Thai language (tĪ) [key], formerly Siamese, member of the Tai or Thai subfamily of the Sino-Tibetan family of languages (see Sino-Tibetan languages). The official language of Thailand, Thai is spoken by approximately 50 million people in Thailand, Vietnam, and the Yunnan province of China. It has several dialects. Although most of the words are monosyllables, a number of them are polysyllabic. Because there is no inflection, word order is important for showing grammatical relationships. The Thai language is also tonal, and the tones serve to distinguish meanings of words otherwise pronounced alike. There are five tones: high, middle, low, rising, and falling. Over the centuries Thai has borrowed many words from Chinese, Khmer, Pali, Sanskrit, and, more recently, from European languages such as French and English. The Thai language has its own alphabet, which ultimately goes back to a script of S India and which was adopted in the 13th cent. A.D. Thai is written from left to right.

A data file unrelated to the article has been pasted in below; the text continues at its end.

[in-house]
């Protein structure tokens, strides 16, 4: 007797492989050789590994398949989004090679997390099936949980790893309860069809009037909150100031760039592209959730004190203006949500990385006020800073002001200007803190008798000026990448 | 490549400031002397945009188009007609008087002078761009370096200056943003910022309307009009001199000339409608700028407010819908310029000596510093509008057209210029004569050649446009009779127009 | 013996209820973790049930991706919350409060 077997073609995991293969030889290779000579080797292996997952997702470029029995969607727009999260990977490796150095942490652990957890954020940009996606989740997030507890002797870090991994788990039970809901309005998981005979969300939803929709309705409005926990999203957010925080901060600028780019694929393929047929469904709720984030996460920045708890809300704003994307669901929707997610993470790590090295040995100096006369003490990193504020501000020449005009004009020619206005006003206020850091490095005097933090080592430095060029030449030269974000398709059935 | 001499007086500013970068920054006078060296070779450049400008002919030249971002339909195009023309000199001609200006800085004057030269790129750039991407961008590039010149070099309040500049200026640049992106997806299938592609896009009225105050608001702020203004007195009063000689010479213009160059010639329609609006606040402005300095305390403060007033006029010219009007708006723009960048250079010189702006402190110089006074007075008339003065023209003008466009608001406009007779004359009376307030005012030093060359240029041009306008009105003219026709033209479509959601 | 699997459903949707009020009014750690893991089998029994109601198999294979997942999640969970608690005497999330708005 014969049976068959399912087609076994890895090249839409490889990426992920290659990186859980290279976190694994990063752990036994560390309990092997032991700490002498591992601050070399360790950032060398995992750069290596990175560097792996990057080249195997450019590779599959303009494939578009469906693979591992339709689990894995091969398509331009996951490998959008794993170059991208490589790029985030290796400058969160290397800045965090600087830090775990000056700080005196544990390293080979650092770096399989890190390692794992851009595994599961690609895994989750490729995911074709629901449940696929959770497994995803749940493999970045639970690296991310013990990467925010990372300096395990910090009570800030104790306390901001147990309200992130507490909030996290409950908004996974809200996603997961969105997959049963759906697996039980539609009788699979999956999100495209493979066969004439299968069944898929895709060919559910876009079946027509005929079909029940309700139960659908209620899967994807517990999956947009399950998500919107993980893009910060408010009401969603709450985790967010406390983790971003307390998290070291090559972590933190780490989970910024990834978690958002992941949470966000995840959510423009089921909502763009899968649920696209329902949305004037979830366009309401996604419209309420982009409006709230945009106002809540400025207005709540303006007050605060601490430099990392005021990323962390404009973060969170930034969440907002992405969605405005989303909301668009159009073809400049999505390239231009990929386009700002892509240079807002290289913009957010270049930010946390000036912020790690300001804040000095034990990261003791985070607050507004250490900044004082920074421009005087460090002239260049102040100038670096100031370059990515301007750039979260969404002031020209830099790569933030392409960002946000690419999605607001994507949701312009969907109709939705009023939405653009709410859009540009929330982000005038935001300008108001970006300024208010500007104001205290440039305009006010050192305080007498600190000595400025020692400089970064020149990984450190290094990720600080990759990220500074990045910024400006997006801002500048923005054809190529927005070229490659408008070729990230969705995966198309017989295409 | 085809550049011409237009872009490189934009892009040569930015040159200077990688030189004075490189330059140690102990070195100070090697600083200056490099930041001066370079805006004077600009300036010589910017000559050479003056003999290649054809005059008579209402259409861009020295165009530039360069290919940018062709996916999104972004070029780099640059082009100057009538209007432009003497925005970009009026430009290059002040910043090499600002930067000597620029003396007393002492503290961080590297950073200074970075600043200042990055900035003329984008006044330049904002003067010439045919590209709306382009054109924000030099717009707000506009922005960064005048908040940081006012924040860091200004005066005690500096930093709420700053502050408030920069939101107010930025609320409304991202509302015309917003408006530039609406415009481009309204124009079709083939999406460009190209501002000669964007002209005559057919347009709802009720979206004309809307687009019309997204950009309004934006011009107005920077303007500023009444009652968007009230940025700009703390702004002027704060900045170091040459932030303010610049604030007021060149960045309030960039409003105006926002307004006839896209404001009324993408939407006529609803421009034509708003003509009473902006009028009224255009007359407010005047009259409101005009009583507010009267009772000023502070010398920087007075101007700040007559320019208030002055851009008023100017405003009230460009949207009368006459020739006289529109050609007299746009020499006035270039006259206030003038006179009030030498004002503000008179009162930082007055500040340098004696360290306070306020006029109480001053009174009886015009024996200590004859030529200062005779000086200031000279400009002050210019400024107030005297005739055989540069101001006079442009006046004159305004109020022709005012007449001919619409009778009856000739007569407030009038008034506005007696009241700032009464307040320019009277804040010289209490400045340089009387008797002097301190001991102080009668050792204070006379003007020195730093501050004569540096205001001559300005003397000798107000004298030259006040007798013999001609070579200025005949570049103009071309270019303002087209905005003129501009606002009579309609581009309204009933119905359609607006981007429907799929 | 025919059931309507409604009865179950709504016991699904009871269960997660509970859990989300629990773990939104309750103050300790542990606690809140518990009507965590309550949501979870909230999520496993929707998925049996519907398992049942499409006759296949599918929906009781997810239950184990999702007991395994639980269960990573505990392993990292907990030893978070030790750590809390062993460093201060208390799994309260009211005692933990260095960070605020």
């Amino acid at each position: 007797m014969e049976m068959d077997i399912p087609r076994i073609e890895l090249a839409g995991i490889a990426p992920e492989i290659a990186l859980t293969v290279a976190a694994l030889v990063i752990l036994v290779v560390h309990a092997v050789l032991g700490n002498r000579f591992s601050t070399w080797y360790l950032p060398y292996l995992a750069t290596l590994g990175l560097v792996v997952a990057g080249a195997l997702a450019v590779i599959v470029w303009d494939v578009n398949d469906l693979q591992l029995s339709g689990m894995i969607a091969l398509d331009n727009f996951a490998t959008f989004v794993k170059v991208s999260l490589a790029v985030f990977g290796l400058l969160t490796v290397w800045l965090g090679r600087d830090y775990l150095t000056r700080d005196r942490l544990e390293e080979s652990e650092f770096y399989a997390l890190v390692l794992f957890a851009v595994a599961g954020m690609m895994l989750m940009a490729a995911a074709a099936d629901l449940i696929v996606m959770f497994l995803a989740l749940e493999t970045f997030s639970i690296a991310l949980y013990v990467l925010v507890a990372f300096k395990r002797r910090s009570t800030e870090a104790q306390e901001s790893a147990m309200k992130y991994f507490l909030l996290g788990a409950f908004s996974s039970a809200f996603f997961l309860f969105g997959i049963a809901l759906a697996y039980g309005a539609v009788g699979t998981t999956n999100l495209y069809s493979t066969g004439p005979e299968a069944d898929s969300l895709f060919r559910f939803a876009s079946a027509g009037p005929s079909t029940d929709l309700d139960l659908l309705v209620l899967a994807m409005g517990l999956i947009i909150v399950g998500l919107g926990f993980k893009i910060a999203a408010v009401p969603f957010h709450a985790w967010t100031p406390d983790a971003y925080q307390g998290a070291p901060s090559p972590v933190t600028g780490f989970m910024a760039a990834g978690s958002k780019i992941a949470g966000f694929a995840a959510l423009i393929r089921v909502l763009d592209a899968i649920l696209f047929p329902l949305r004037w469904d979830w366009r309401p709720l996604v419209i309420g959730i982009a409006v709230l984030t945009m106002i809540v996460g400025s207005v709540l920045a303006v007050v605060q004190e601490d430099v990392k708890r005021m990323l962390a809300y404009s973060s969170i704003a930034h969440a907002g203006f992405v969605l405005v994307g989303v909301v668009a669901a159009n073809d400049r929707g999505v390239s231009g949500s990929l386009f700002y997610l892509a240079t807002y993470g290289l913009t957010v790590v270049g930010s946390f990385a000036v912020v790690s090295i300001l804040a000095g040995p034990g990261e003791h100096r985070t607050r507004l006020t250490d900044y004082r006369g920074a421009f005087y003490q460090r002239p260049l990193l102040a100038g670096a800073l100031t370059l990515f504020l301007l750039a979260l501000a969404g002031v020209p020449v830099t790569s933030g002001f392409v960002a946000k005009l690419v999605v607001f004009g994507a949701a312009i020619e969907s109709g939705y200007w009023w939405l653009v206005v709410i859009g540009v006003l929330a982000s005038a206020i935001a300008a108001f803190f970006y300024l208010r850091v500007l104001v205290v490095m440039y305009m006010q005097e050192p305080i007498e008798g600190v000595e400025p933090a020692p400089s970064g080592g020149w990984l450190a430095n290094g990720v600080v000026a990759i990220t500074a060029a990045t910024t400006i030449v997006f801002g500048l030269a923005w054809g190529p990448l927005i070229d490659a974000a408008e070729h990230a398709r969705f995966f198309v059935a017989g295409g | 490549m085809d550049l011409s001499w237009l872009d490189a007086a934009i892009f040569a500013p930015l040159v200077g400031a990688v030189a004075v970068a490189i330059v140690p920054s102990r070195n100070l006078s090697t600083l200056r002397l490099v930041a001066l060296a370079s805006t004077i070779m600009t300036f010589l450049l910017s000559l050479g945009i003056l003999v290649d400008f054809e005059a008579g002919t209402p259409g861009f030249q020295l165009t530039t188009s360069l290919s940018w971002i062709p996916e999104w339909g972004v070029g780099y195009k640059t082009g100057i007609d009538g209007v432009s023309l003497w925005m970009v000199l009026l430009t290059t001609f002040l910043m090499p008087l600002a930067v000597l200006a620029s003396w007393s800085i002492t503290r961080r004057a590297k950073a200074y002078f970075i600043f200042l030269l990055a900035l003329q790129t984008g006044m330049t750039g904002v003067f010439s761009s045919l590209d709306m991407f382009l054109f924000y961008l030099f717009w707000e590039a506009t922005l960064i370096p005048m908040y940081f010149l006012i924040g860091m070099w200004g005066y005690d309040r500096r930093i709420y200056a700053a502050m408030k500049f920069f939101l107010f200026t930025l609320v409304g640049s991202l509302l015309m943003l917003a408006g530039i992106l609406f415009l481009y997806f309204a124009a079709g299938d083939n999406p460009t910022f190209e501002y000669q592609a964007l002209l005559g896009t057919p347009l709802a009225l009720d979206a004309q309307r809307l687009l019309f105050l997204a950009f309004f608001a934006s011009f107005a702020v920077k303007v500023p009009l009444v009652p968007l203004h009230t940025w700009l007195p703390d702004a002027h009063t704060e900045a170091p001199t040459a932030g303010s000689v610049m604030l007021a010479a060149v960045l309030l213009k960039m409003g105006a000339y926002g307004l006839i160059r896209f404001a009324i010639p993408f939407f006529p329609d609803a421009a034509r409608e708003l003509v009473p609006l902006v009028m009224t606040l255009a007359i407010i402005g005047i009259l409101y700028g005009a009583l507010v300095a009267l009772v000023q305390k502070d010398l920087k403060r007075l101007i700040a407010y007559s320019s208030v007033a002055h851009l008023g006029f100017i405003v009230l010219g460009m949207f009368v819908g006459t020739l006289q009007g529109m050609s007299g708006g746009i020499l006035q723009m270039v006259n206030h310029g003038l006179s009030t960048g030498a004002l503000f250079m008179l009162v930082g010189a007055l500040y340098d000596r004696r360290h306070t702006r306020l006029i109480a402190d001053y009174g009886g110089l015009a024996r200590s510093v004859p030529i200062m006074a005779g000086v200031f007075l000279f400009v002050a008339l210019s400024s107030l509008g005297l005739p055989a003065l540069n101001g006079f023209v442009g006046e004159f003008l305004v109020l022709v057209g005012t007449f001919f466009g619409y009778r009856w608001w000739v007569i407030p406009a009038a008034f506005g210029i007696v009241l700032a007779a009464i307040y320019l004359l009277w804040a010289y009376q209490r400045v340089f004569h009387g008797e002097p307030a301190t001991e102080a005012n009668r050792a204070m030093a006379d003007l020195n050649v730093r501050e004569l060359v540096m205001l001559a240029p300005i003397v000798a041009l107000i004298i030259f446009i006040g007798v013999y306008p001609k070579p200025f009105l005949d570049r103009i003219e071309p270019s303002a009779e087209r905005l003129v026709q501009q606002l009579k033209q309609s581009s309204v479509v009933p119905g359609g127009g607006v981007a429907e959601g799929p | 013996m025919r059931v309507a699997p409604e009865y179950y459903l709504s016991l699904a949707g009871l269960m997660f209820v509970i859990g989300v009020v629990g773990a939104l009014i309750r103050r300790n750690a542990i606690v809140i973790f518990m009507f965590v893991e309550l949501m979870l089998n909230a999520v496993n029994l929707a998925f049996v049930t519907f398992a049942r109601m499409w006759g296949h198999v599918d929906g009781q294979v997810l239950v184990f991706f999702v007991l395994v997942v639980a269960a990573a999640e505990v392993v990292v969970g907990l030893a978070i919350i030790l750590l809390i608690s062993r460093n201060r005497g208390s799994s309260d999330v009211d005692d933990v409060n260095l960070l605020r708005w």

See E. M. Anthony et al., Foundations of Thai (1968); U. Warotamasikkhadit, Thai Syntax: An Outline (1972); M. R. Haas and H. R. Subhanka, Spoken Thai (1973).
The Columbia Electronic Encyclopedia, 6th ed. Copyright © 2012, Columbia University Press. All rights reserved.
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